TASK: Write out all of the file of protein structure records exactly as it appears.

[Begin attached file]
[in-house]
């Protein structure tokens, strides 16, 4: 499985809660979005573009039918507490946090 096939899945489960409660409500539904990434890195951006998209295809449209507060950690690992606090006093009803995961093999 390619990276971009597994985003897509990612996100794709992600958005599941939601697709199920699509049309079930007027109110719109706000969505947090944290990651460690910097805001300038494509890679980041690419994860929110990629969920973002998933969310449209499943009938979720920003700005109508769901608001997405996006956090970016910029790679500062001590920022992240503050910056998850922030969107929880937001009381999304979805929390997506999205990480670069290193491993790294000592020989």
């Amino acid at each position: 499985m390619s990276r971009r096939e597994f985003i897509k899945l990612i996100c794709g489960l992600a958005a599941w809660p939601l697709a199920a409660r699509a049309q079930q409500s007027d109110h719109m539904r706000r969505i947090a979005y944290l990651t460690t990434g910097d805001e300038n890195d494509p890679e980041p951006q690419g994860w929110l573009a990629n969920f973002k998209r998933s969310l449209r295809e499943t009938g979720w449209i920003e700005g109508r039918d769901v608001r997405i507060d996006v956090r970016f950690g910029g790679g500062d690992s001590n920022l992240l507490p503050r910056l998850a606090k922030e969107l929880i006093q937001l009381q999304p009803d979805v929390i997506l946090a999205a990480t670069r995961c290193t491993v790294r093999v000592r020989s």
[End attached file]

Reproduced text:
[in-house]
């Protein structure tokens, strides 16, 4: 499985809660979005573009039918507490946090 096939899945489960409660409500539904990434890195951006998209295809449209507060950690690992606090006093009803995961093999 390619990276971009597994985003897509990612996100794709992600958005599941939601697709199920699509049309079930007027109110719109706000969505947090944290990651460690910097805001300038494509890679980041690419994860929110990629969920973002998933969310449209499943009938979720920003700005109508769901608001997405996006956090970016910029790679500062001590920022992240503050910056998850922030969107929880937001009381999304979805929390997506999205990480670069290193491993790294000592020989």
């Amino acid at each position: 499985m390619s990276r971009r096939e597994f985003i897509k899945l990612i996100c794709g489960l992600a958005a599941w809660p939601l697709a199920a409660r699509a049309q079930q409500s007027d109110h719109m539904r706000r969505i947090a979005y944290l990651t460690t990434g910097d805001e300038n890195d494509p890679e980041p951006q690419g994860w929110l573009a990629n969920f973002k998209r998933s969310l449209r295809e499943t009938g979720w449209i920003e700005g109508r039918d769901v608001r997405i507060d996006v956090r970016f950690g910029g790679g500062d690992s001590n920022l992240l507490p503050r910056l998850a606090k922030e969107l929880i006093q937001l009381q999304p009803d979805v929390i997506l946090a999205a990480t670069r995961c290193t491993v790294r093999v000592r020989s």